Negative interest rates and savings accounts: What that could mean for your money
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After the Federal Reserve slashed interest rates to nearly zero earlier this year in a series of cuts, many people have become concerned about where savings rates go from here.
If the economy experiences another downdraft, would the Fed drop rates into negative territory? And would that move translate into negative rates on savings accounts? Would consumers actually end up paying their banks each month for the privilege of holding cash there?
The short answer is that rates on savings accounts aren’t going negative, but that doesn’t mean they couldn’t drop even further from here. Here’s how to minimize the impact on your savings.
Negative rates: How your savings would likely be impacted
The prospect of negative rates on savings accounts is an unnerving one. If the Fed lowers rates into negative territory, the thinking goes, savings rates may follow them down.
In such a scenario, savers would end up owing the bank based on the amount of money in the account. The more money, the more you’d owe. Not only would you not earn money on your hard-earned savings, but you’d actually have to pay out of pocket to keep it there.
Even more strangely, with negative rates the bank might actually pay borrowers to take out a mortgage – certainly a move that most homebuyers would relish, if only in the abstract.
But this scenario of negative savings rates is not something to fret over, says Greg McBride, CFA, Bankrate chief financial analyst.
“Negative interest rates will not happen for consumers’ savings accounts,” says McBride. “Unless you’re a bank with excess reserves, a large institutional investor or a corporate treasurer, worrying about negative interest rates is a waste of your time.”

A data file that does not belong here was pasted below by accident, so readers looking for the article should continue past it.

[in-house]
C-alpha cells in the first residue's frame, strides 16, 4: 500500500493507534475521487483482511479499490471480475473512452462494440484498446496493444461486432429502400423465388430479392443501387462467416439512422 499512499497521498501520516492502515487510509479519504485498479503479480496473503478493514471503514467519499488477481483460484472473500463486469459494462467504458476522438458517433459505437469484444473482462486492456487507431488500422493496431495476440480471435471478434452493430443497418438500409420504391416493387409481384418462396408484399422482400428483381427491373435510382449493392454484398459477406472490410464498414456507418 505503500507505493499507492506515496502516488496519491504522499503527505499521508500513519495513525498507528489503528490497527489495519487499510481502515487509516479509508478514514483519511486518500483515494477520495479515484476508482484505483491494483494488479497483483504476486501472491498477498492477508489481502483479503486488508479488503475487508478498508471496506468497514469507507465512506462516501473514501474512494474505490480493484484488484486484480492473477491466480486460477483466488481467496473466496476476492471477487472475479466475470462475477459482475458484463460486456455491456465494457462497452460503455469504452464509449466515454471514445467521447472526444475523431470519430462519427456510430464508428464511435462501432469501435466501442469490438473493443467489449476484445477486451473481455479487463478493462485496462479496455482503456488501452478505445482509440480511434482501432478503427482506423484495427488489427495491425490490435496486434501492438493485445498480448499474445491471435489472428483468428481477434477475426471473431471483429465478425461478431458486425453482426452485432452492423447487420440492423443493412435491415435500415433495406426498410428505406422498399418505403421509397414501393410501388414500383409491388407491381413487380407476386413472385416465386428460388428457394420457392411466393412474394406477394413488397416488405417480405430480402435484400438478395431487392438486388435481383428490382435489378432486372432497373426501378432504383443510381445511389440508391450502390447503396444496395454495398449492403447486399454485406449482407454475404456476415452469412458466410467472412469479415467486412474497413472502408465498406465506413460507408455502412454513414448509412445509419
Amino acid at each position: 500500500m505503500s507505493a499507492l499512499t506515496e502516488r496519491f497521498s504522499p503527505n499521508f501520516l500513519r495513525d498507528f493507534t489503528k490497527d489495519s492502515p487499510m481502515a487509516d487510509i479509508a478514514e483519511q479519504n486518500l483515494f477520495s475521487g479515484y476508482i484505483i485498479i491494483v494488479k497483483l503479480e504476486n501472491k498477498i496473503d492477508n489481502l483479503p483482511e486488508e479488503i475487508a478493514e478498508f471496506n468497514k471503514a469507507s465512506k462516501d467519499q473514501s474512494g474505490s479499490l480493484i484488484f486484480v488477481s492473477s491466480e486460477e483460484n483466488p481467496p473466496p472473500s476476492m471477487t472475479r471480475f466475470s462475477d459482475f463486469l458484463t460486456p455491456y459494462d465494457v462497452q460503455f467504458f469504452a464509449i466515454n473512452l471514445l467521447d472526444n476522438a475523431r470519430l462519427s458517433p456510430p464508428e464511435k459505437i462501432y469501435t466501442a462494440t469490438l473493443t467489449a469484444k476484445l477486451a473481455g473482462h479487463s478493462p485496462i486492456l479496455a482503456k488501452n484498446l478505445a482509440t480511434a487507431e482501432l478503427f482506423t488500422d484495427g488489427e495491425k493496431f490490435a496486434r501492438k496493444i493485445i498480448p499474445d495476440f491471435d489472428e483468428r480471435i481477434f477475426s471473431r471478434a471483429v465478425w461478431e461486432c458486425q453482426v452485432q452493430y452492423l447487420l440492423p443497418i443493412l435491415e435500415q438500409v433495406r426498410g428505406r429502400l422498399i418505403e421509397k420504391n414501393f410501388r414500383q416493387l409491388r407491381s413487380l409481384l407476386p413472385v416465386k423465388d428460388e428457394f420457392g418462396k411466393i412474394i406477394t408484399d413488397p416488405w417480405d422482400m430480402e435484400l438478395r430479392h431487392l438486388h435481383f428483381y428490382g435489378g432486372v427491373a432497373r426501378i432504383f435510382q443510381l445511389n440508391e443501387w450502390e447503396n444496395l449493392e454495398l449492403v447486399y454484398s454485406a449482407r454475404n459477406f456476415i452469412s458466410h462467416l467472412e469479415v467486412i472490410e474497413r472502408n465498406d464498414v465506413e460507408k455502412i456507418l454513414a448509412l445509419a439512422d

A more likely scenario for rates
So the good news for savers is that negative rates probably aren’t about to happen, but that doesn’t mean rates on savings accounts won’t continue to trend even lower than they already have. While some banks have held out on the industry-wide trend and kept their savings rates relatively high – it’s still possible to find a high-yield savings account offering more than 1 percent APY – those holdouts may not last.
With banks continuing to compete for deposits, rates may stay higher for a bit yet, but the Fed’s near-zero rate gives others, such as the big banks, room to cut and hold their rates near zero.
If banks continue to feel pressure, here’s a more likely scenario than negative rates, according to McBride.
“Rates would fall, some banks might eliminate interest altogether, as they have on many checking accounts, and account fees could become more common, but the rates won’t go negative.”
In other words, rather than turn to negative rates and attract the negative publicity of the move, banks will keep imposing more costs on consumers. Of course, banks already do this to some extent by hiding the costs of “free” accounts in the interest rate they pay on the account.
If and when they are no longer able to offset their costs with lower rates, banks will begin asking customers to pay more and more of the costs of their accounts.
How to optimize your saving strategy in a low-rate environment
It’s a tough time to be a saver, so you have to optimize your strategy to make the most of what’s available. In this environment, savers have at least a few options if they want higher rates.
“If you want to further buffer your savings against near-zero interest rates or the possibility of negative interest rates, move to a federally insured online savings account,” says McBride.
Online banks regularly offer 10 times the interest rate offered by a local bank or even the largest national banks, and sometimes 20 times as much. If you’re looking for the best rate, it pays to look online to find it. And by using a bank that’s backed by the Federal Deposit Insurance Corporation (FDIC), your account’s principal is still protected against loss, up to $250,000 per depositor per account type.
Another alternative is to lock in a CD rate at an FDIC-backed bank. That would protect you if rates on savings accounts fell further, but you probably wouldn’t have immediate access to your cash without incurring a penalty. Still, the move may make sense if you can find an attractive rate at an online bank and otherwise don’t need to use the money during the term of the CD.
Again, to find the best rate on a CD you’ll want to look at the best rates across the nation.
While interest rates have been falling over the last few months as the economy slows, savers shouldn’t fret too much about seeing negative rates on their accounts anytime soon. But with the downward pressure on rates, savers should take every advantage they’re offered in this environment, and that means searching for the best rate online.